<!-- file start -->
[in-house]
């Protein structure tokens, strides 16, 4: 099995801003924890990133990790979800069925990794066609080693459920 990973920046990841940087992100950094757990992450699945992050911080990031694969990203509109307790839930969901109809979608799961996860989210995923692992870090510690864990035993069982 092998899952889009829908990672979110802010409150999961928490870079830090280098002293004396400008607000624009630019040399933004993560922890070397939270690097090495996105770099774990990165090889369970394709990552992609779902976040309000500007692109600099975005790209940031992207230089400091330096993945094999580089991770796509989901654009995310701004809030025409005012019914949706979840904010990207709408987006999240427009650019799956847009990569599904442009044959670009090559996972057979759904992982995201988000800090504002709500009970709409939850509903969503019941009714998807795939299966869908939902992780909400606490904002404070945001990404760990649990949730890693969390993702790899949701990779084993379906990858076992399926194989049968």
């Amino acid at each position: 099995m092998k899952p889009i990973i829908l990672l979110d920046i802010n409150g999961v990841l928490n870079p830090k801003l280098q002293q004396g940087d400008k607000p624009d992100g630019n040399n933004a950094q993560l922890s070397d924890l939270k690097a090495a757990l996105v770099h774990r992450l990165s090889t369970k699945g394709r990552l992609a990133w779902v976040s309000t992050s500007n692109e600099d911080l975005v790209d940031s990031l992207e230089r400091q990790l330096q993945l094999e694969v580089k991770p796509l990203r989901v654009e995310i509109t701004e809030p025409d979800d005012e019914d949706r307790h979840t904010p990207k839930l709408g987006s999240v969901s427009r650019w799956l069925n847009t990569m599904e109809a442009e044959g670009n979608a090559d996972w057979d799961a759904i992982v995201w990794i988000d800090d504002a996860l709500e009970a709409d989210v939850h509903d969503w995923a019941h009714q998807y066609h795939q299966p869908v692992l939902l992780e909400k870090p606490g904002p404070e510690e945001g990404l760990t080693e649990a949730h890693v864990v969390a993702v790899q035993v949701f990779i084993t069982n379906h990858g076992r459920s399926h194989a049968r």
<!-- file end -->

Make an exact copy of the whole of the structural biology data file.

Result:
[in-house]
């Protein structure tokens, strides 16, 4: 099995801003924890990133990790979800069925990794066609080693459920 990973920046990841940087992100950094757990992450699945992050911080990031694969990203509109307790839930969901109809979608799961996860989210995923692992870090510690864990035993069982 092998899952889009829908990672979110802010409150999961928490870079830090280098002293004396400008607000624009630019040399933004993560922890070397939270690097090495996105770099774990990165090889369970394709990552992609779902976040309000500007692109600099975005790209940031992207230089400091330096993945094999580089991770796509989901654009995310701004809030025409005012019914949706979840904010990207709408987006999240427009650019799956847009990569599904442009044959670009090559996972057979759904992982995201988000800090504002709500009970709409939850509903969503019941009714998807795939299966869908939902992780909400606490904002404070945001990404760990649990949730890693969390993702790899949701990779084993379906990858076992399926194989049968």
């Amino acid at each position: 099995m092998k899952p889009i990973i829908l990672l979110d920046i802010n409150g999961v990841l928490n870079p830090k801003l280098q002293q004396g940087d400008k607000p624009d992100g630019n040399n933004a950094q993560l922890s070397d924890l939270k690097a090495a757990l996105v770099h774990r992450l990165s090889t369970k699945g394709r990552l992609a990133w779902v976040s309000t992050s500007n692109e600099d911080l975005v790209d940031s990031l992207e230089r400091q990790l330096q993945l094999e694969v580089k991770p796509l990203r989901v654009e995310i509109t701004e809030p025409d979800d005012e019914d949706r307790h979840t904010p990207k839930l709408g987006s999240v969901s427009r650019w799956l069925n847009t990569m599904e109809a442009e044959g670009n979608a090559d996972w057979d799961a759904i992982v995201w990794i988000d800090d504002a996860l709500e009970a709409d989210v939850h509903d969503w995923a019941h009714q998807y066609h795939q299966p869908v692992l939902l992780e909400k870090p606490g904002p404070e510690e945001g990404l760990t080693e649990a949730h890693v864990v969390a993702v790899q035993v949701f990779i084993t069982n379906h990858g076992r459920s399926h194989a049968r």